Venue: The Centre In The Square, Kitchener, ON
Date: October 31, 2014
*All pictures are off of my cellphone, so don't expect awesome. All typos, grammar mistakes, etc, etc, etc, are the result of not being a proper student of English, and a heaping help of NyQuil.
It's not too often that you get to see a real life rock and roll legend. Most of the path-forging folks who attained legendary status didn't do it through healthy living and good clean fun, and sadly have passed on. But Vincent Furnier, aka Alice Cooper has managed to keep going strong, largely due to the shedding of those rock star vices back in the 80's.
For those unfamiliar, Alice Cooper started out as the name of a group back in the 1960's, after Arizona high school students were done fumbling their way through Beatles covers and other poppy influences of the day. With the release of Pretties For You, Neal Smith, Dennis Dunaway, Glen Buxton, Michael Bruce and Vincent Furnier established themselves as some far-out characters in the land of hippies, more in the vein of The Stooges than the Grateful Dead. Coincidentally, a move to Detroit (home of Iggy and Co.) was just what the band needed to find their niche and their audience, and they cranked out some of the most hard-rocking albums known to man....Love It To Death, Killer, School's Out, Muscle of Love, and Billion Dollar Babies. But the writing was on the wall as the band got bigger, and no matter what version you buy into, Vince Furnier split from the rest of the group.
The man who would eventually legally change his name to Alice Cooper didn't do too badly for himself as a "solo" artist out of the gate, kicking out the hugely successful Welcome To My Nightmare with the help of Steve Hunter and Dick Wagner, and other sorta-successes followed in the form of Alice Cooper Goes To Hell and From The Inside.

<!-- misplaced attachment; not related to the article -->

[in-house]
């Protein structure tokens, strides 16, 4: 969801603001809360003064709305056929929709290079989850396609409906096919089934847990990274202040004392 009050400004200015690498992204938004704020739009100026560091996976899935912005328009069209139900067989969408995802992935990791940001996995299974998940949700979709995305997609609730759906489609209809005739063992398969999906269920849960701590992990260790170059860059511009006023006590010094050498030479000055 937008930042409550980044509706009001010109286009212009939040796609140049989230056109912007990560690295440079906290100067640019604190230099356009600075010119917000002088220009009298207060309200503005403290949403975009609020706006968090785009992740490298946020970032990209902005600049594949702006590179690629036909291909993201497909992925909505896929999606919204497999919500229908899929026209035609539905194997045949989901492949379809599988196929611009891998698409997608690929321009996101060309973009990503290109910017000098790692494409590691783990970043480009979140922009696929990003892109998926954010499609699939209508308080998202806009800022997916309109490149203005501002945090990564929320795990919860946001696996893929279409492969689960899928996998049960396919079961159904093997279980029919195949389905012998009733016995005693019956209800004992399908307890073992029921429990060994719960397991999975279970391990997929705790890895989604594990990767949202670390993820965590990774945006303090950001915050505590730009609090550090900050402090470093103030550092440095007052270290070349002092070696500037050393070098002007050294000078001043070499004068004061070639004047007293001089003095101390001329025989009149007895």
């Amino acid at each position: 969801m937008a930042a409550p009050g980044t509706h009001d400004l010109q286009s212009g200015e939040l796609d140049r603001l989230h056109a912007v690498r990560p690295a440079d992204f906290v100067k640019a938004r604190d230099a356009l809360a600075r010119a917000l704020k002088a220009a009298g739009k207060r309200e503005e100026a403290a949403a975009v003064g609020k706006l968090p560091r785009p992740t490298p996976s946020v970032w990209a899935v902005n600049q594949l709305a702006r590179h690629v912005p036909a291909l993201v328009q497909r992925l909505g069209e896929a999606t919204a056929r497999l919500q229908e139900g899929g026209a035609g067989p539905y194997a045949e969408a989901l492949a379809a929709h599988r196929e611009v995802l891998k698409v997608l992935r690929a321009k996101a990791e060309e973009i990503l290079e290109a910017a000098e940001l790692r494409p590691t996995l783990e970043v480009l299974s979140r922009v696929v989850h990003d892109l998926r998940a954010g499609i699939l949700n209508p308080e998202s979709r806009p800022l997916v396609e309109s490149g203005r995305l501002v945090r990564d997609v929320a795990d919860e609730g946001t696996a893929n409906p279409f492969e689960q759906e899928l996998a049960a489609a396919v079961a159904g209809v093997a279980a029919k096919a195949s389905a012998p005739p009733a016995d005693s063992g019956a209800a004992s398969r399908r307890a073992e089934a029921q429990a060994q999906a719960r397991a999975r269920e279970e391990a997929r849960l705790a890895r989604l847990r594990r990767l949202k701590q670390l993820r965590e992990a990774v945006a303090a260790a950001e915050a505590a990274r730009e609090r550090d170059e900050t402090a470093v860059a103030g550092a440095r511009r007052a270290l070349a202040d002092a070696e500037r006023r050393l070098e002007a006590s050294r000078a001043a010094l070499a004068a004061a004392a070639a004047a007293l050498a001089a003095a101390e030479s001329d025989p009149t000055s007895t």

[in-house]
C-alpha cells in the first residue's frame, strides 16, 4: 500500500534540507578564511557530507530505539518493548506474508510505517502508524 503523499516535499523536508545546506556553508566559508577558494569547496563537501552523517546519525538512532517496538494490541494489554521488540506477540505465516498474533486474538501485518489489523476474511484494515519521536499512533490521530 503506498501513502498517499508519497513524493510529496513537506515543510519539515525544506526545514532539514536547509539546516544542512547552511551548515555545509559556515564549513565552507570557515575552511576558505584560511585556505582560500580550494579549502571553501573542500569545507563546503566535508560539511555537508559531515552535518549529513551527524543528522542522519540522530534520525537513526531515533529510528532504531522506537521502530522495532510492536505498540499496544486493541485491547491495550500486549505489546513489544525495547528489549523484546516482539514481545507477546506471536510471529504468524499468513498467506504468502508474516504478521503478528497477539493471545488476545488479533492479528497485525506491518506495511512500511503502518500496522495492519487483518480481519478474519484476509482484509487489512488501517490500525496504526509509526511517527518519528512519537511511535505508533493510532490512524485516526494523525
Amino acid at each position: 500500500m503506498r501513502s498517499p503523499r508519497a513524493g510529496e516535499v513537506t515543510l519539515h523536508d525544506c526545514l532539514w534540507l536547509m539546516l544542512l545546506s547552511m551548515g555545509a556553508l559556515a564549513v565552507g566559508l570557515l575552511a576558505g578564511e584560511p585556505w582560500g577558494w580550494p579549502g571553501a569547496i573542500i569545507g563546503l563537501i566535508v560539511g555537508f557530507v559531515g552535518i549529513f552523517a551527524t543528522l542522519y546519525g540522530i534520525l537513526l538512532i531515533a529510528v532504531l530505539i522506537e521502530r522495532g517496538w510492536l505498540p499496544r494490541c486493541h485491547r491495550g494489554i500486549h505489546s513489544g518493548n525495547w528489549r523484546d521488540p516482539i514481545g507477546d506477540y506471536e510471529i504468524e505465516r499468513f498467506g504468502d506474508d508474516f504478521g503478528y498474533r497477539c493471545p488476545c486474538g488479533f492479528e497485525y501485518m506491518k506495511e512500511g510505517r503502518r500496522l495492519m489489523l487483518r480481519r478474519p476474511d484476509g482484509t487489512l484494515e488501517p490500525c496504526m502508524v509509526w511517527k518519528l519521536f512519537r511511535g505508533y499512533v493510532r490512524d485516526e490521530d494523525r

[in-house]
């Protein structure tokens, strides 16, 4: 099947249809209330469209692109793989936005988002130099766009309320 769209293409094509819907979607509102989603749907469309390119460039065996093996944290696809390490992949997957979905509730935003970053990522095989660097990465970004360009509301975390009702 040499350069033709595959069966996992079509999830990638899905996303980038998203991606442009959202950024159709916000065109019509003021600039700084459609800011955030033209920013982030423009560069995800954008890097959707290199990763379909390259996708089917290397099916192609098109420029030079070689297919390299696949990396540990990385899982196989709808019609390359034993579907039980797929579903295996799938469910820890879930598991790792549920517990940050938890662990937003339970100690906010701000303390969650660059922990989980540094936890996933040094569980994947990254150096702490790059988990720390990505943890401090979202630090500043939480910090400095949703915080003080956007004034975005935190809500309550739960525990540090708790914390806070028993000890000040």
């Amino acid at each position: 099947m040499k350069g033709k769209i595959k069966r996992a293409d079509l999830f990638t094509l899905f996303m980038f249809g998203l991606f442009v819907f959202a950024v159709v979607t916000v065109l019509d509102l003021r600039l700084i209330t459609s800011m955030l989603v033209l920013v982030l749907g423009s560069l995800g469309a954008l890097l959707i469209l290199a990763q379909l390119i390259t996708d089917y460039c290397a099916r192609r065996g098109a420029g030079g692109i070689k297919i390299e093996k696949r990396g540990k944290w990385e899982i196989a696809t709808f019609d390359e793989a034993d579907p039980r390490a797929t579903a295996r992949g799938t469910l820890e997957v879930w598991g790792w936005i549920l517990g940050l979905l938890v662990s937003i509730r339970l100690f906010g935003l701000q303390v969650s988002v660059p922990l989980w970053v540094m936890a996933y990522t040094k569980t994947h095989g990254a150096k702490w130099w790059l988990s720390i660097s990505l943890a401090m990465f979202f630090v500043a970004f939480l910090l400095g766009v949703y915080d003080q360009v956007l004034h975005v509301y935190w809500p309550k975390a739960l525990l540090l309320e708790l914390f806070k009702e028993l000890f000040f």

Going forward into the 80's, Alice put out a string of albums that definitely have their fans, but are nowhere near the calibre of the Alice Cooper Group's output, and though he found more success and a different audience with 1989's Trash (and a legion of Wayne's World fans with the followup, Hey Stoopid), there was no doubt that he would not come close to the popularity he enjoyed in his early Detroit days.
Somehow, that didn't stop a sold-out crowd, myself included, from attending Alice Cooper's sold-out show on Halloween Night in Kitchener, Ontario. A somewhat odd stop for bands as they travel across Canada, the Centre boasts some of the most impressive acoustics of any well-designed theatre; I would rank it on par with Toronto's Massey Hall, another venue known for great sound. Arriving approximately one hour before the show, my flu-ridden, worn-out self was aware that this was going to be a rowdy one, with wall-to-wall costumes that ranged from Mother Firefly and Captain Spaulding to a heavyset, bearded ballerina with a giant sparkly phallus, not to mention thousands of Alice Cooper clones. The theatre itself rumbled with the large audience, all under the watchful eyes of the backdrop.
Taking to the stage at 8:35, Alice and his current group burst onto the stage with the familiar opener "Hello, Hooray", cutting it short to segue into "House of Fire". Alice was quite the showman in his red and black striped suit, routinely spinning his canes off into the audience, and his band were done up in garish Halloween costumes and clearly enjoying themselves. Though I was worried that a venture into "new" Alice this early in the set might mean an avoidance of the classics, I was proven wrong as the band started into "No More Mr. Nice Guy" and "Under My Wheels".